The cost of business continuity, and why it’s worth every penny

Sponsored By: Rogers

At some point, every enterprise is going to have to put a disaster recovery (DR) and business continuity (BC) plan into action.

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An enterprise that thinks its data centre is bulletproof, that it has all the bases covered, hasn’t learned from a few natural disaster lessons. Hurricane Sandy in 2012 put enterprise data centres underwater on the East Coast, just like Katrina did on the Gulf Coast in 2005. In August 2003, a blackout took down the entire power grid on the East Coast for days.

It’s not just Mother Nature that’s after your data centers. Malware authors are trying to bring down your systems. Ransomware criminals want to hold you hostage by demanding money to decrypt files they’ve compromised. Sometimes, there’s simple negligence on the inside. It’s irresponsible not to have an enterprise disaster recovery and business continuity strategy. The problem is, it can be a very expensive proposition, and IT has to beg for every budget dollar it gets, just like every other department. That’s why a cloud or managed services solution should be considered.

Three Principles

There are three basic DR/BC principles that allow an enterprise to be brought back online in a timely fashion: duplication of data and processes, geographic distance, and dedicated high-speed connectivity.

Data backup has been a key strategy for many enterprises for many years. It hasn’t always been remarkably sophisticated; back up the data you have at the end of the day to some kind of archival medium, generally LTO (Linear Tape Open) tape devices, and ship them somewhere offsite for safety’s sake. If there’s a problem and the data has to be restored, the tape gets shipped back, mounted on a drive, and the data is restored. It’s manually intensive and time-consuming, but critical transaction and archival data is preserved.

But in today’s velocity-based business environment, just having the data backed up isn’t enough. The infrastructure that can allow business processes to resume operations as soon as possible has to be duplicated, too. Applications, data, access—all have to be replicated on a moment’s notice. That adds substantially to your infrastructure costs.

Far, Far Away

Technology has evolved, of course, and two innovations in particular have had an impact on DR/BC—improvements in tiered storage strategies and virtualization. Tiered storage allows the most critical information to be stored nearest—in terms of accessibility—to the data centre infrastructure. With the increase in performance and decreased cost of solid state storage, there has even been a fourth storage tier added to the online/nearline/offline pyramid—Tier Zero storage.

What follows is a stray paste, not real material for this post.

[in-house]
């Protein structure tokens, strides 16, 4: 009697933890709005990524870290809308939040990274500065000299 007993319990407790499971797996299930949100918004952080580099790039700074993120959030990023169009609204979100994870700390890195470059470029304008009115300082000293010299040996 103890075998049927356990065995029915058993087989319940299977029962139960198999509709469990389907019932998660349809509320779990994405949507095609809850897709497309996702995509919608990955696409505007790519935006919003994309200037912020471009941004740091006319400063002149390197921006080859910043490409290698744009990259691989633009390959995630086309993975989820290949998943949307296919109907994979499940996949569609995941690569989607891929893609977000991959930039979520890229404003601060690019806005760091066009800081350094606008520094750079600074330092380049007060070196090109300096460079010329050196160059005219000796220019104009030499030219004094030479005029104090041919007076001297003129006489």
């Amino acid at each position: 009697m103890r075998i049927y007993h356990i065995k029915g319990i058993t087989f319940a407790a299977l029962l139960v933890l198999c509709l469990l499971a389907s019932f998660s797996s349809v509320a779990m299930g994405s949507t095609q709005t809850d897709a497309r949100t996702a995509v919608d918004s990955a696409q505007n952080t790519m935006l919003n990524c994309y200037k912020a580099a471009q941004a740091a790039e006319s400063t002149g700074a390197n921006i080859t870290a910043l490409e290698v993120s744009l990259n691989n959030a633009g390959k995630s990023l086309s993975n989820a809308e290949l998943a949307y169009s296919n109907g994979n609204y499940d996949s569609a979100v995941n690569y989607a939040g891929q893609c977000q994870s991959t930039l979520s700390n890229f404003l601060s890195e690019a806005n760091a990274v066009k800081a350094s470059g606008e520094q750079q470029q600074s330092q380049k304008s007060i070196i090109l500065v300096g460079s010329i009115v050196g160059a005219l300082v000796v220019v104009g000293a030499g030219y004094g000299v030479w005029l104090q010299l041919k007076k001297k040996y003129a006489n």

Virtualization technology allows IT to quickly mimic a compute workload, duplicating and updating the software infrastructure needed to restore operations if a primary virtual machine (VM) image goes down. It’s relatively easy to move VM images around the servers in a data center.

If your system failure involves a single machine, that’s an adequate backup. But if your entire data centre is underwater, that motioning doesn’t help.

That’s why geographic distance is an important element of a DR/BC strategy. If your backup is in the same building, or even in the same city, whatever caused your primary system to go down will probably swamp your backup. Your DR/BC facility has to have some geographic distance from your primary one—different power grid, different weather patterns, etc.—to be effective. Again, you’ve added a hit to your expenses, this time on building/leasing, power and cooling.


With your duplicated hardware/software/real estate costs, you’ve got two disparate facilities that need to be connected. What that adds to the bill depends on the bandwidth needed for your applications and your strategy.

Unless you’ve buried your own fiber, you’ll need to work with a service provider. And if you need to work with a service provider anyway, you should look at how much of the DR/BC equation it makes sense to put in the hands of a trusted service provider like Rogers. Service providers have economies of scale, multiple locations, service level agreements (SLAs) and maintenance provisions that can take a lot of the financial load off of an organizations DR/BC strategy. They also offer a degree of cost certainty—if finance doesn’t have to provision for emergency hardware replacement or maintenance, budgeting becomes a much more comfortable process.

So we’ve talked about the costs of having a DR/BC plan. Next time, we’ll take a look at the costs of *not* having one.


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Jim Love, Chief Content Officer, IT World Canada

Sponsored By: Rogers

Dave Webb
Dave Webb
Dave Webb is a technology journalist with more than 15 years' experience. He has edited numerous technology publications including Network World Canada, ComputerWorld Canada, Computing Canada and eBusiness Journal. He now runs content development shop Dweeb Media.